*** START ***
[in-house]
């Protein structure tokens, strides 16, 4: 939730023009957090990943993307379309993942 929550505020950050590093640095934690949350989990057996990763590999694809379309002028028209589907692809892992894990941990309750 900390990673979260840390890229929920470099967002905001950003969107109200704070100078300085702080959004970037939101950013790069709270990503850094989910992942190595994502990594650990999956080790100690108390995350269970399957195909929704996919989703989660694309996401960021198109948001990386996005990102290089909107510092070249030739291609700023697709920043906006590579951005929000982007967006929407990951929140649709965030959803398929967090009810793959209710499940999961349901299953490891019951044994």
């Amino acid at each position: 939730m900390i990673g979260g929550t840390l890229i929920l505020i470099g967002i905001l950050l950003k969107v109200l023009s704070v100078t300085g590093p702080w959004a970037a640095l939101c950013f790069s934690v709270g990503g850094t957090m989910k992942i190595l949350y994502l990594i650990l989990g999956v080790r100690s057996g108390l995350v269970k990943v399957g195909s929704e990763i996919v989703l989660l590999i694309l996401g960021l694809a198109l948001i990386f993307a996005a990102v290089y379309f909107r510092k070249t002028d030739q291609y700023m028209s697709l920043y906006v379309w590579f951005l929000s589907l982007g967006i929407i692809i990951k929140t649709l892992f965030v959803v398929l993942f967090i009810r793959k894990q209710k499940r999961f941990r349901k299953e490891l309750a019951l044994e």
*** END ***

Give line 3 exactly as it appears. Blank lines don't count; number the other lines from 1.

């Amino acid at each position: 939730m900390i990673g979260g929550t840390l890229i929920l505020i470099g967002i905001l950050l950003k969107v109200l023009s704070v100078t300085g590093p702080w959004a970037a640095l939101c950013f790069s934690v709270g990503g850094t957090m989910k992942i190595l949350y994502l990594i650990l989990g999956v080790r100690s057996g108390l995350v269970k990943v399957g195909s929704e990763i996919v989703l989660l590999i694309l996401g960021l694809a198109l948001i990386f993307a996005a990102v290089y379309f909107r510092k070249t002028d030739q291609y700023m028209s697709l920043y906006v379309w590579f951005l929000s589907l982007g967006i929407i692809i990951k929140t649709l892992f965030v959803v398929l993942f967090i009810r793959k894990q209710k499940r999961f941990r349901k299953e490891l309750a019951l044994e």